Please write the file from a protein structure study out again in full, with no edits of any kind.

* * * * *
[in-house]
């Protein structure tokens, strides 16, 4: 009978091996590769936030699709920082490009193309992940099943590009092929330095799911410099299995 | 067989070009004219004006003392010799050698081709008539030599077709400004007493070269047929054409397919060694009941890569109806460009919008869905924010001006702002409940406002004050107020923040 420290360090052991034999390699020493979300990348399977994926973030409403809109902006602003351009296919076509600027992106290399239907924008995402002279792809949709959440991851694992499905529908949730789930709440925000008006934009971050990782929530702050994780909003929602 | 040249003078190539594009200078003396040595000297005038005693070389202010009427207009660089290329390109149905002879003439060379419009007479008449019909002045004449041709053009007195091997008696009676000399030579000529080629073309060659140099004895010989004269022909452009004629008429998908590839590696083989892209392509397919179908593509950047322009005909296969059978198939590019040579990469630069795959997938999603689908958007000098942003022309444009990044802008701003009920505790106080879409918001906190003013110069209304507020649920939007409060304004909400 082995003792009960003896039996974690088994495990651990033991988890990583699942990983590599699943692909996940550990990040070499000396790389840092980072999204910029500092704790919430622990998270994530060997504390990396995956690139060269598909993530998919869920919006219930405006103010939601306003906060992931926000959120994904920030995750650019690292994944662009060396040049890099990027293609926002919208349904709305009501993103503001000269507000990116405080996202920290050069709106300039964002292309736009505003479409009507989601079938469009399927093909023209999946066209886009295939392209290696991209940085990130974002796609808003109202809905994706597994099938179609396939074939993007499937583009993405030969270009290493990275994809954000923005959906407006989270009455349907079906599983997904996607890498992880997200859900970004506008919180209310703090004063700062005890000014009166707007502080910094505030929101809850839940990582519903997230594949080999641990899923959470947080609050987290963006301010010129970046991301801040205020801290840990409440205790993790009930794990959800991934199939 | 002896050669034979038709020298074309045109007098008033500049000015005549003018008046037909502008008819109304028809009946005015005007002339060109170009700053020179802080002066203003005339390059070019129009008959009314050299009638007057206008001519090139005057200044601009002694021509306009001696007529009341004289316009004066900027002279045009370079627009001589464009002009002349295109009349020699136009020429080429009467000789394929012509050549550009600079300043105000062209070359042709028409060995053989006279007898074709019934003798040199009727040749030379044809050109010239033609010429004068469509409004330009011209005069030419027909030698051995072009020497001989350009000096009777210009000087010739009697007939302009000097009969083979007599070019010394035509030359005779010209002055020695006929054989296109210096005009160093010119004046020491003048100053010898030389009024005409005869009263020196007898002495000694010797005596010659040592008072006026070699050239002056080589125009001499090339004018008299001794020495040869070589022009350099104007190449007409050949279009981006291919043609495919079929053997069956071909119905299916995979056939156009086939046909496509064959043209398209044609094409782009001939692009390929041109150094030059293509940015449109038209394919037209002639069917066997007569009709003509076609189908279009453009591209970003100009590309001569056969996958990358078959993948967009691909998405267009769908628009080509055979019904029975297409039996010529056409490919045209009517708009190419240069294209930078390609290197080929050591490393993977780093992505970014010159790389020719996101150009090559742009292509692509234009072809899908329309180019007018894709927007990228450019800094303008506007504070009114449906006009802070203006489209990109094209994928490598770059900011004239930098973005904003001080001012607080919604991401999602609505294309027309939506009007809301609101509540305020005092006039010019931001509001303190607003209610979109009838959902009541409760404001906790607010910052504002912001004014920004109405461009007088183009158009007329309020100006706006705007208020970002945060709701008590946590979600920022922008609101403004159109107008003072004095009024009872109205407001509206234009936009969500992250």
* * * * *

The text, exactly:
[in-house]
């Protein structure tokens, strides 16, 4: 009978091996590769936030699709920082490009193309992940099943590009092929330095799911410099299995 | 067989070009004219004006003392010799050698081709008539030599077709400004007493070269047929054409397919060694009941890569109806460009919008869905924010001006702002409940406002004050107020923040 420290360090052991034999390699020493979300990348399977994926973030409403809109902006602003351009296919076509600027992106290399239907924008995402002279792809949709959440991851694992499905529908949730789930709440925000008006934009971050990782929530702050994780909003929602 | 040249003078190539594009200078003396040595000297005038005693070389202010009427207009660089290329390109149905002879003439060379419009007479008449019909002045004449041709053009007195091997008696009676000399030579000529080629073309060659140099004895010989004269022909452009004629008429998908590839590696083989892209392509397919179908593509950047322009005909296969059978198939590019040579990469630069795959997938999603689908958007000098942003022309444009990044802008701003009920505790106080879409918001906190003013110069209304507020649920939007409060304004909400 082995003792009960003896039996974690088994495990651990033991988890990583699942990983590599699943692909996940550990990040070499000396790389840092980072999204910029500092704790919430622990998270994530060997504390990396995956690139060269598909993530998919869920919006219930405006103010939601306003906060992931926000959120994904920030995750650019690292994944662009060396040049890099990027293609926002919208349904709305009501993103503001000269507000990116405080996202920290050069709106300039964002292309736009505003479409009507989601079938469009399927093909023209999946066209886009295939392209290696991209940085990130974002796609808003109202809905994706597994099938179609396939074939993007499937583009993405030969270009290493990275994809954000923005959906407006989270009455349907079906599983997904996607890498992880997200859900970004506008919180209310703090004063700062005890000014009166707007502080910094505030929101809850839940990582519903997230594949080999641990899923959470947080609050987290963006301010010129970046991301801040205020801290840990409440205790993790009930794990959800991934199939 | 002896050669034979038709020298074309045109007098008033500049000015005549003018008046037909502008008819109304028809009946005015005007002339060109170009700053020179802080002066203003005339390059070019129009008959009314050299009638007057206008001519090139005057200044601009002694021509306009001696007529009341004289316009004066900027002279045009370079627009001589464009002009002349295109009349020699136009020429080429009467000789394929012509050549550009600079300043105000062209070359042709028409060995053989006279007898074709019934003798040199009727040749030379044809050109010239033609010429004068469509409004330009011209005069030419027909030698051995072009020497001989350009000096009777210009000087010739009697007939302009000097009969083979007599070019010394035509030359005779010209002055020695006929054989296109210096005009160093010119004046020491003048100053010898030389009024005409005869009263020196007898002495000694010797005596010659040592008072006026070699050239002056080589125009001499090339004018008299001794020495040869070589022009350099104007190449007409050949279009981006291919043609495919079929053997069956071909119905299916995979056939156009086939046909496509064959043209398209044609094409782009001939692009390929041109150094030059293509940015449109038209394919037209002639069917066997007569009709003509076609189908279009453009591209970003100009590309001569056969996958990358078959993948967009691909998405267009769908628009080509055979019904029975297409039996010529056409490919045209009517708009190419240069294209930078390609290197080929050591490393993977780093992505970014010159790389020719996101150009090559742009292509692509234009072809899908329309180019007018894709927007990228450019800094303008506007504070009114449906006009802070203006489209990109094209994928490598770059900011004239930098973005904003001080001012607080919604991401999602609505294309027309939506009007809301609101509540305020005092006039010019931001509001303190607003209610979109009838959902009541409760404001906790607010910052504002912001004014920004109405461009007088183009158009007329309020100006706006705007208020970002945060709701008590946590979600920022922008609101403004159109107008003072004095009024009872109205407001509206234009936009969500992250």